Throughout this series, we’ve covered the comings and goings of the NASA strategic sourcing soap opera in which an agency with roughly $15 billion failed to implement a strategic sourcing and spend visibility program to identify, implement and track potential procurement savings. As we conclude our look at the program failure today, we’ll share the no-nonsense recommendations of NASA’s Inspector General in addressing and overcoming the challenges of the existing program.
Specifically, the Inspector General recommends four initial steps:
- Identify and assign specific responsibilities for individuals, groups, or organizations within NASA that manage, administer, and report strategic sourcing efforts.
- Include a methodology for how spend analysis is to be developed, analyzed, and used.
- Include a methodology to periodically identify agency-wide strategic sourcing opportunities using current financial and procurement management information systems.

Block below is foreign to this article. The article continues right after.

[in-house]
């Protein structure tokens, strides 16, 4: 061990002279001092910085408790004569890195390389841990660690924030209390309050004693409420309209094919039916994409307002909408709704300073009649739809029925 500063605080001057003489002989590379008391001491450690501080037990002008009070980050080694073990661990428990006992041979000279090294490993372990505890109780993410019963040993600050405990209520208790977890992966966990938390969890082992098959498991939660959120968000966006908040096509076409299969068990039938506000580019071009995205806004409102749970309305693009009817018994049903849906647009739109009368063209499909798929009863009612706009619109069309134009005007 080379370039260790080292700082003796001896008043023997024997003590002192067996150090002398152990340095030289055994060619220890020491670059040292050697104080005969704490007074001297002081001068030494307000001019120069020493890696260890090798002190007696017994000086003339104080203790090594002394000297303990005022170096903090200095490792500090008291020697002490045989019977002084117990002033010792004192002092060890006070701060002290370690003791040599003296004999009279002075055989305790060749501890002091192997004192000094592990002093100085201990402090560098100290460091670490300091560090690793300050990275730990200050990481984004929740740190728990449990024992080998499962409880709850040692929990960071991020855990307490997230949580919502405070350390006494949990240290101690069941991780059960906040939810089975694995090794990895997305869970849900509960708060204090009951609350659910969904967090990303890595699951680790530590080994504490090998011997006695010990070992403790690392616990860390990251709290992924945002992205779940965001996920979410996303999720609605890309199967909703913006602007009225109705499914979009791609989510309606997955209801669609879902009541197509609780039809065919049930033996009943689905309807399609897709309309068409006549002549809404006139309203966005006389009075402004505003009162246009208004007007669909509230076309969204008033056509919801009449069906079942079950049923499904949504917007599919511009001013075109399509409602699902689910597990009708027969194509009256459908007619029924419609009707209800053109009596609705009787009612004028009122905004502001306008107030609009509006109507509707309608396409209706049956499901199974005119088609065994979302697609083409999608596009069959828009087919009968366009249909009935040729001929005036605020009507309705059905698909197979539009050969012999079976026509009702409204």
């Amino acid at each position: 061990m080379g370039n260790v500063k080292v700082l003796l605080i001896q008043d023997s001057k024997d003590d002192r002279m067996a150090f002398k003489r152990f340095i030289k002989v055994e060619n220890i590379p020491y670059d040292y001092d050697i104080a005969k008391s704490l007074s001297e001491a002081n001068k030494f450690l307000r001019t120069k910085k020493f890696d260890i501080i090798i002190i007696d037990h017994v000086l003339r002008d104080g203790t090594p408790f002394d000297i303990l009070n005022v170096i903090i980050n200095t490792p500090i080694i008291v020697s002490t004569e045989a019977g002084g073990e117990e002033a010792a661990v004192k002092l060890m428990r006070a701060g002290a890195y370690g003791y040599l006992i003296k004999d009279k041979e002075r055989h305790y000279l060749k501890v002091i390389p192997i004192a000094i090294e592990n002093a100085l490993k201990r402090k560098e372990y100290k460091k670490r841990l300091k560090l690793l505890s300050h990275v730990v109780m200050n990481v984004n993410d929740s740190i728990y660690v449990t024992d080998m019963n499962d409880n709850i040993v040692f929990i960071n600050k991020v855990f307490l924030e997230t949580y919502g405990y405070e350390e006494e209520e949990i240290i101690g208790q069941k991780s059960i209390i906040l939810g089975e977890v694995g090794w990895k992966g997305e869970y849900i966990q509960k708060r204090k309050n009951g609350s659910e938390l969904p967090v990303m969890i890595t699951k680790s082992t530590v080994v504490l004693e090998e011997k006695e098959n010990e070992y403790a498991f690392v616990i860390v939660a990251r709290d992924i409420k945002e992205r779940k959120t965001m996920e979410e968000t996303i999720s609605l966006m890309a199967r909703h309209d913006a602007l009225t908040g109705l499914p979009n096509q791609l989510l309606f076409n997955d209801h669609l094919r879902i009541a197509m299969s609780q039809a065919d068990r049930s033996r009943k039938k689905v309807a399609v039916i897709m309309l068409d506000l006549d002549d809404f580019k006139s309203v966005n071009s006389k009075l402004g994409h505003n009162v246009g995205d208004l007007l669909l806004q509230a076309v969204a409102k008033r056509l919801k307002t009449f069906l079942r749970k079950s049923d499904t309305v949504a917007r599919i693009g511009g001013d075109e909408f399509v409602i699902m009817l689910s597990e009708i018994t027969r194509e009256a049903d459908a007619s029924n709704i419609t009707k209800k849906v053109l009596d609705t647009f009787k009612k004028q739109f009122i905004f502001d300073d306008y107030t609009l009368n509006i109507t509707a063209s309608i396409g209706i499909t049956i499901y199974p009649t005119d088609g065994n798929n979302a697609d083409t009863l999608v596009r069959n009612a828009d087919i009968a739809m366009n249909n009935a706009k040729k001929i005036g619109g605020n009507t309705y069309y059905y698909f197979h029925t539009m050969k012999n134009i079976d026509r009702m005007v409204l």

- Require the periodic extraction and assessment of agency-wide, inter-center, and cross-organizational spending data to ensure that the agency is receiving the best value for products and services.
In addition, “the Assistant Administrator should also perform a comprehensive agency-wide spend analysis of all procurement activities across NASA in order to identify potential strategic sourcing candidates and assess any changes in agency-wide spending patterns. Further, the Assistant Administrator should define and track uniform performance goals and measures for NASA’s strategic sourcing activities agency-wide and make use of the metrics a requirement for assessing the success of the agency’s strategic sourcing program.”
It is almost too easy to say that such recommendations are far from “rocket science” – they are about as basic as they come in terms of making procurement more strategic and accountable. But as we’ve joke about in the title of this series, the real test for NASA from a spending and savings angle will be its next sourcing move. Indeed, NASA could easily stand for “Need Another Sourcing Act.” But what it puts on its sourcing stage next remains to be seen.